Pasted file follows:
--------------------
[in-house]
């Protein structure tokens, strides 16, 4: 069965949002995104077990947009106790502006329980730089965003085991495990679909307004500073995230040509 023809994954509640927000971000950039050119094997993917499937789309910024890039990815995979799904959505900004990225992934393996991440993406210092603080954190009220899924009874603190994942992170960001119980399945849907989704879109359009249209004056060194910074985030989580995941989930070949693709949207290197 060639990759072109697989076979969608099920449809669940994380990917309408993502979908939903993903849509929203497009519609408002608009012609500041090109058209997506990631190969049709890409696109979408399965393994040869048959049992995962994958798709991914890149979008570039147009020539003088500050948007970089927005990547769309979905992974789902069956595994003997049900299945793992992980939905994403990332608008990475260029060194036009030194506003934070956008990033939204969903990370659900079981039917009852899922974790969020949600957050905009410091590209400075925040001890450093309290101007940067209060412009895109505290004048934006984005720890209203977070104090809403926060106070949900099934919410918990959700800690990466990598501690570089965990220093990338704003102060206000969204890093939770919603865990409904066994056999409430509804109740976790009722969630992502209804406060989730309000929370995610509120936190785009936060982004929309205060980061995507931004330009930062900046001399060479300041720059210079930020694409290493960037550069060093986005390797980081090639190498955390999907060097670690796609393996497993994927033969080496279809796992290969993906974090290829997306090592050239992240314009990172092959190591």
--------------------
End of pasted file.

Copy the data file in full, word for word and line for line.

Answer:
[in-house]
């Protein structure tokens, strides 16, 4: 069965949002995104077990947009106790502006329980730089965003085991495990679909307004500073995230040509 023809994954509640927000971000950039050119094997993917499937789309910024890039990815995979799904959505900004990225992934393996991440993406210092603080954190009220899924009874603190994942992170960001119980399945849907989704879109359009249209004056060194910074985030989580995941989930070949693709949207290197 060639990759072109697989076979969608099920449809669940994380990917309408993502979908939903993903849509929203497009519609408002608009012609500041090109058209997506990631190969049709890409696109979408399965393994040869048959049992995962994958798709991914890149979008570039147009020539003088500050948007970089927005990547769309979905992974789902069956595994003997049900299945793992992980939905994403990332608008990475260029060194036009030194506003934070956008990033939204969903990370659900079981039917009852899922974790969020949600957050905009410091590209400075925040001890450093309290101007940067209060412009895109505290004048934006984005720890209203977070104090809403926060106070949900099934919410918990959700800690990466990598501690570089965990220093990338704003102060206000969204890093939770919603865990409904066994056999409430509804109740976790009722969630992502209804406060989730309000929370995610509120936190785009936060982004929309205060980061995507931004330009930062900046001399060479300041720059210079930020694409290493960037550069060093986005390797980081090639190498955390999907060097670690796609393996497993994927033969080496279809796992290969993906974090290829997306090592050239992240314009990172092959190591």